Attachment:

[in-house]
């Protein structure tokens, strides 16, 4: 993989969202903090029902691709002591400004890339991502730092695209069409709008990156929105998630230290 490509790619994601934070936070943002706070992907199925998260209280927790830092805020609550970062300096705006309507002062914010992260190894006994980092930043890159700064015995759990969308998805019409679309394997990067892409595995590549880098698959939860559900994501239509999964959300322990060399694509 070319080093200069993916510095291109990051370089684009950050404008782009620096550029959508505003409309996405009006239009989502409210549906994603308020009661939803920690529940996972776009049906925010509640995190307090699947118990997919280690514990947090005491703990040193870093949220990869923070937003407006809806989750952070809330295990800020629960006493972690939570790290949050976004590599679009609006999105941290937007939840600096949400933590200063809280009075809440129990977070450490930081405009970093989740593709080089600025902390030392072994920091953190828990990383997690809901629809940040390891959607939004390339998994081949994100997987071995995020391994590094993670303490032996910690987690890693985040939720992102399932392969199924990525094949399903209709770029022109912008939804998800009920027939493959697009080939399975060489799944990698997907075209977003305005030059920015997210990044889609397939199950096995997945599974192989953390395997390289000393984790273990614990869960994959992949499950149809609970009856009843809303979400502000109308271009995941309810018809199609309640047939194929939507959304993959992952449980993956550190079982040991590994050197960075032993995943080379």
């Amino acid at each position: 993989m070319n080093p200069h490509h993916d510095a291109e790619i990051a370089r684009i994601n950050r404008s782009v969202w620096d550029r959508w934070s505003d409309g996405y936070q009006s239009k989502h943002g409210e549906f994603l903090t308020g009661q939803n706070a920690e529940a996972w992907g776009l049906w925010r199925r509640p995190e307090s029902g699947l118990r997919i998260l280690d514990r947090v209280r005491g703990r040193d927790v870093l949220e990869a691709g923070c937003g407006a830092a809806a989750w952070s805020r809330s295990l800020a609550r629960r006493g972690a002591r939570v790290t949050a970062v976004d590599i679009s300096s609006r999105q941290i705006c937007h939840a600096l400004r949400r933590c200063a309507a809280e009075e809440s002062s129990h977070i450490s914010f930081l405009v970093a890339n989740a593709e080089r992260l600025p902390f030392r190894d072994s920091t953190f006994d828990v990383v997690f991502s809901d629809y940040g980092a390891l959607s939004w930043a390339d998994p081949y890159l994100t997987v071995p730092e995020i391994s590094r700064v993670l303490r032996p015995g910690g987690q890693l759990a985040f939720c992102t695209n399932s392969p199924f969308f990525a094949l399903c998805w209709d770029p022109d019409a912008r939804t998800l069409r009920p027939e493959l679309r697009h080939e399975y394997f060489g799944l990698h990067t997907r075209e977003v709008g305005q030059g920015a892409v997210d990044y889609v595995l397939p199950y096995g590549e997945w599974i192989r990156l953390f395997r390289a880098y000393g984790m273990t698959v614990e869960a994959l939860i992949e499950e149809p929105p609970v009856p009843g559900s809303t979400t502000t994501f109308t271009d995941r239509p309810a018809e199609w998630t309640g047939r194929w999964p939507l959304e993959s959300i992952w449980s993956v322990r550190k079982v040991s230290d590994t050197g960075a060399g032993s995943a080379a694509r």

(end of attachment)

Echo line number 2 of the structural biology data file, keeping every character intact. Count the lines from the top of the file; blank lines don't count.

């Protein structure tokens, strides 16, 4: 993989969202903090029902691709002591400004890339991502730092695209069409709008990156929105998630230290 490509790619994601934070936070943002706070992907199925998260209280927790830092805020609550970062300096705006309507002062914010992260190894006994980092930043890159700064015995759990969308998805019409679309394997990067892409595995590549880098698959939860559900994501239509999964959300322990060399694509 070319080093200069993916510095291109990051370089684009950050404008782009620096550029959508505003409309996405009006239009989502409210549906994603308020009661939803920690529940996972776009049906925010509640995190307090699947118990997919280690514990947090005491703990040193870093949220990869923070937003407006809806989750952070809330295990800020629960006493972690939570790290949050976004590599679009609006999105941290937007939840600096949400933590200063809280009075809440129990977070450490930081405009970093989740593709080089600025902390030392072994920091953190828990990383997690809901629809940040390891959607939004390339998994081949994100997987071995995020391994590094993670303490032996910690987690890693985040939720992102399932392969199924990525094949399903209709770029022109912008939804998800009920027939493959697009080939399975060489799944990698997907075209977003305005030059920015997210990044889609397939199950096995997945599974192989953390395997390289000393984790273990614990869960994959992949499950149809609970009856009843809303979400502000109308271009995941309810018809199609309640047939194929939507959304993959992952449980993956550190079982040991590994050197960075032993995943080379």